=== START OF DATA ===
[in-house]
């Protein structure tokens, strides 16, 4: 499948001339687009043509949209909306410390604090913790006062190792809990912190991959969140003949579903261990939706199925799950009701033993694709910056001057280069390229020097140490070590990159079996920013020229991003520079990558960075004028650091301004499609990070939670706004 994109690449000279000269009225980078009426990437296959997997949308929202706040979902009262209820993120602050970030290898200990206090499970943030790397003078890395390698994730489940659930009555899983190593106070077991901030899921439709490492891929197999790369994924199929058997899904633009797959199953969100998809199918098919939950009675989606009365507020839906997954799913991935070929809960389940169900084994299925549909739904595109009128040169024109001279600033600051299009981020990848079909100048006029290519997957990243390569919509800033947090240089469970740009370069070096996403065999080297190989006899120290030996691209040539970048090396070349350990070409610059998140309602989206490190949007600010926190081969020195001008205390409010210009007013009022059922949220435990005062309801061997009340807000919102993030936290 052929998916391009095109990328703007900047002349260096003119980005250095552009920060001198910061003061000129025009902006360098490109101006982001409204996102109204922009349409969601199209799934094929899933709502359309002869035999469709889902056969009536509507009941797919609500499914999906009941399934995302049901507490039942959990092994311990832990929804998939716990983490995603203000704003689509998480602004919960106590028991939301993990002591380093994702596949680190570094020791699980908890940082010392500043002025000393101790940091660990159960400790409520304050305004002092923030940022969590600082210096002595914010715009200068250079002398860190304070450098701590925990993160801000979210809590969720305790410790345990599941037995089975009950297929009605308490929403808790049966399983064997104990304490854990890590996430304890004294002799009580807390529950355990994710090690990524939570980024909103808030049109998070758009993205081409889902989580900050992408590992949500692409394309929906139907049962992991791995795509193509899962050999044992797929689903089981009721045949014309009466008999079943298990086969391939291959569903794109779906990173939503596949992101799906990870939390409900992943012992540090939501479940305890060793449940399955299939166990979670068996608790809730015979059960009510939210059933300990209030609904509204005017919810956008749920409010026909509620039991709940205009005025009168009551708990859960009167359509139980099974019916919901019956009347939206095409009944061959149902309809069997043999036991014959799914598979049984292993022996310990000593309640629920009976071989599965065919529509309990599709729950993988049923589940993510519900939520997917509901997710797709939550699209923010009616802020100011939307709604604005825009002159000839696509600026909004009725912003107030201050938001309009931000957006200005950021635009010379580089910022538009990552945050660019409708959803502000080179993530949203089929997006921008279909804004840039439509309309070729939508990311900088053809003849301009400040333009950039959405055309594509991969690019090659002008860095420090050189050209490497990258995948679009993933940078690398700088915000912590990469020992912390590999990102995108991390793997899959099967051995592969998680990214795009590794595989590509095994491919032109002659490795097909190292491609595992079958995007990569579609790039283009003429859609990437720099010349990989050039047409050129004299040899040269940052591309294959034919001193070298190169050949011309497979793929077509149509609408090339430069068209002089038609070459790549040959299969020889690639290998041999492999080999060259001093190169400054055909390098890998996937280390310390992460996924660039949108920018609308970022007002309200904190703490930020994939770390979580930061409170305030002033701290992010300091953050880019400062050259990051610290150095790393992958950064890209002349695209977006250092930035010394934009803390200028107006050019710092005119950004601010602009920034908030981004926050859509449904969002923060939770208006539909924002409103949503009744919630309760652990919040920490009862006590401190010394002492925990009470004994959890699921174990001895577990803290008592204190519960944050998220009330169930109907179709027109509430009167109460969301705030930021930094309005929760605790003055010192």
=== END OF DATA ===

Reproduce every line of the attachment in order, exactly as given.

[in-house]
């Protein structure tokens, strides 16, 4: 499948001339687009043509949209909306410390604090913790006062190792809990912190991959969140003949579903261990939706199925799950009701033993694709910056001057280069390229020097140490070590990159079996920013020229991003520079990558960075004028650091301004499609990070939670706004 994109690449000279000269009225980078009426990437296959997997949308929202706040979902009262209820993120602050970030290898200990206090499970943030790397003078890395390698994730489940659930009555899983190593106070077991901030899921439709490492891929197999790369994924199929058997899904633009797959199953969100998809199918098919939950009675989606009365507020839906997954799913991935070929809960389940169900084994299925549909739904595109009128040169024109001279600033600051299009981020990848079909100048006029290519997957990243390569919509800033947090240089469970740009370069070096996403065999080297190989006899120290030996691209040539970048090396070349350990070409610059998140309602989206490190949007600010926190081969020195001008205390409010210009007013009022059922949220435990005062309801061997009340807000919102993030936290 052929998916391009095109990328703007900047002349260096003119980005250095552009920060001198910061003061000129025009902006360098490109101006982001409204996102109204922009349409969601199209799934094929899933709502359309002869035999469709889902056969009536509507009941797919609500499914999906009941399934995302049901507490039942959990092994311990832990929804998939716990983490995603203000704003689509998480602004919960106590028991939301993990002591380093994702596949680190570094020791699980908890940082010392500043002025000393101790940091660990159960400790409520304050305004002092923030940022969590600082210096002595914010715009200068250079002398860190304070450098701590925990993160801000979210809590969720305790410790345990599941037995089975009950297929009605308490929403808790049966399983064997104990304490854990890590996430304890004294002799009580807390529950355990994710090690990524939570980024909103808030049109998070758009993205081409889902989580900050992408590992949500692409394309929906139907049962992991791995795509193509899962050999044992797929689903089981009721045949014309009466008999079943298990086969391939291959569903794109779906990173939503596949992101799906990870939390409900992943012992540090939501479940305890060793449940399955299939166990979670068996608790809730015979059960009510939210059933300990209030609904509204005017919810956008749920409010026909509620039991709940205009005025009168009551708990859960009167359509139980099974019916919901019956009347939206095409009944061959149902309809069997043999036991014959799914598979049984292993022996310990000593309640629920009976071989599965065919529509309990599709729950993988049923589940993510519900939520997917509901997710797709939550699209923010009616802020100011939307709604604005825009002159000839696509600026909004009725912003107030201050938001309009931000957006200005950021635009010379580089910022538009990552945050660019409708959803502000080179993530949203089929997006921008279909804004840039439509309309070729939508990311900088053809003849301009400040333009950039959405055309594509991969690019090659002008860095420090050189050209490497990258995948679009993933940078690398700088915000912590990469020992912390590999990102995108991390793997899959099967051995592969998680990214795009590794595989590509095994491919032109002659490795097909190292491609595992079958995007990569579609790039283009003429859609990437720099010349990989050039047409050129004299040899040269940052591309294959034919001193070298190169050949011309497979793929077509149509609408090339430069068209002089038609070459790549040959299969020889690639290998041999492999080999060259001093190169400054055909390098890998996937280390310390992460996924660039949108920018609308970022007002309200904190703490930020994939770390979580930061409170305030002033701290992010300091953050880019400062050259990051610290150095790393992958950064890209002349695209977006250092930035010394934009803390200028107006050019710092005119950004601010602009920034908030981004926050859509449904969002923060939770208006539909924002409103949503009744919630309760652990919040920490009862006590401190010394002492925990009470004994959890699921174990001895577990803290008592204190519960944050998220009330169930109907179709027109509430009167109460969301705030930021930094309005929760605790003055010192």